Frank S. Page, president of the SBC Executive Committee, said he is brokenhearted “at the burning of a house of prayer or God’s house and it disturbs me greatly because of the cowardice of such acts and the hatred of such acts of violence. I am deeply disturbed that people would act so cowardly and hatefully, especially toward a building where people gather for worship of our Lord, and it is a heinous act of violence that I pray will be mediated somewhat by the apprehension and the prosecution of these persons who are responsible.”
Two churches previously reported in Baptist Press and other media outlets as black congregations are in fact majority white: namely, College Heights Baptist Church in Elyria, Ohio, a Southern Baptist congregation that suffered $1 million in damages in a June 27 electrical blaze, and Fruitland Presbyterian Church in Gibson County, Tenn., destroyed in a June 23 fire caused by lightning.
Church fires not uncommon
While federal agencies including the FBI are assisting in investigations, the number of fires is not out of the ordinary, according to credible statistics.
Between 2007 and 2011, U.S. fire departments responded to an average of 1,780 fires annually or 35 weekly at places of worship and funeral properties, the National Fire Protection Association, a nonprofit fire safety group, stated in its latest report released in 2013. Of those fires, arsons accounted for 16 percent, or 280 fires a year, the NFPA reported.
Marty Ahrens, NFPA senior manager for fire analysis services, advises the public to keep the fires in proper perspective.
“I do think the church shooting has made everybody, particularly those in the South, a lot more nervous and sensitive to any issues affecting churches, which is completely understandable,” Ahrens told Baptist Press. “While church arsons do occur, there’s a wide variety of motivations. … There’s a fair amount of petty vandalism.”
Most fires at churches are very small, she said, and about 30 percent are due to cooking. Additionally, churches are vulnerable to fires because maintenance work, including electrical repairs, often is performed by volunteers, Ahrens said.
1995 church arsons
Southern Baptists have helped churches recover from fires in previous years, including numerous African American and multicultural churches set on fire by arsonists in 1995 and 1996.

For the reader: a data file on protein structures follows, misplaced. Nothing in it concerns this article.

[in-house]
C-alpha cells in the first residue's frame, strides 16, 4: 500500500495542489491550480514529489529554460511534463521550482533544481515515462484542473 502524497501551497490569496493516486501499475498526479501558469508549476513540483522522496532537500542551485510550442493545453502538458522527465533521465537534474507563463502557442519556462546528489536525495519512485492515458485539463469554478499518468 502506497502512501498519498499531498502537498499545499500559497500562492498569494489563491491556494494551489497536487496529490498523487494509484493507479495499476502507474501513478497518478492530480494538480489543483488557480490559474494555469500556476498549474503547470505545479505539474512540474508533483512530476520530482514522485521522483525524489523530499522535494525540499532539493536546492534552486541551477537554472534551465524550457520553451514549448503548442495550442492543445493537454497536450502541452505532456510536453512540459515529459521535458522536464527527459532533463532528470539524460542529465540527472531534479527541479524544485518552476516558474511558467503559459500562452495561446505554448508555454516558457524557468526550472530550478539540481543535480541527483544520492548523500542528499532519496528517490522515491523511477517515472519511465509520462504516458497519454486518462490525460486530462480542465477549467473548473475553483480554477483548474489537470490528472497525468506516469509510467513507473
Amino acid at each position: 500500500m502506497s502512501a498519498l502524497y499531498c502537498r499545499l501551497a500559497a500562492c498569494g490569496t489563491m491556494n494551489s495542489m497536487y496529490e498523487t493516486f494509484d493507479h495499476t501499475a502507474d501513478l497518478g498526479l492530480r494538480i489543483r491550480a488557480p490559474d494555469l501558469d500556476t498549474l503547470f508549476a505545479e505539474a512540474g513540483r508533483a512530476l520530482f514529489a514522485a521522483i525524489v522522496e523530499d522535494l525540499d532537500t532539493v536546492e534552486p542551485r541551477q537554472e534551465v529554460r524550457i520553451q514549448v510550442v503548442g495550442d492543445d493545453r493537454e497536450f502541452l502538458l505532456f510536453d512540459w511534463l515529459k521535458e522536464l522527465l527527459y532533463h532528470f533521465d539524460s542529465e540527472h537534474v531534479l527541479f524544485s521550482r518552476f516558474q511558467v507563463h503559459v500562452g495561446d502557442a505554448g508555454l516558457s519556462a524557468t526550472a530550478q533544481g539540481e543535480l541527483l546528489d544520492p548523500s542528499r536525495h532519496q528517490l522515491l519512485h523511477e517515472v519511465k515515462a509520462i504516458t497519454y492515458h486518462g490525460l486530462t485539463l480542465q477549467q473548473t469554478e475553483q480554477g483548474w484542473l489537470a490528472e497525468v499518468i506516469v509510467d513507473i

At the 1996 SBC Annual Meeting in New Orleans, messengers approved a resolution deploring the crimes, and pledged to, among other things, “pray for, support, encourage, stand with, and assist our sister churches and fellow believers in the African-American community who have been victims of these criminal acts.”
Southern Baptists contributed at least $724,000 to an arson fund initiated in 1996 by then-SBC President Jim Henry. The monies helped 98 African American congregations in 17 states rebuild after arson attacks.
Henry initiated the arson fund with an offering during the 1996 annual meeting. At the time, messengers gave $38,628 in cash and $57,690 in pledges; even before the offering, $185,000 had been raised in pledges by state Baptist conventions and churches. The overall initial total was $281,318. Henry, in his presidential address, had urged pastors, church and state convention leaders to “go home and take collections and free up resources to assist in rebuilding.” In an earlier news conference, Henry said he hoped the offering would help show “that we’ve come a long way since some earlier days when these kind of things happened and there was no response from our convention and evangelicals.”
NAMB fund donations
Those wishing to give to the NAMB fund for the churches can visit namb.net/givenow or call toll-free 866-407-6262. Checks should be made out to NAMB with “Church Fire Fund” on the memo line and mailed to NAMB, P.O. Box 116543, Atlanta GA 30368-6543. One hundred percent of donations will go to help churches — regardless of denominational affiliation — impacted by the fires.
Ezell said the fund is an example of the kind of activity NAMB will be undertaking under its new “Send Relief” efforts. In addition to traditional disaster relief activities, Send Relief will include meeting needs surrounding issues such as hunger, human trafficking, International Learning Centers in Send Cities, medical and dental needs, military and first-responder family support and national construction projects among others.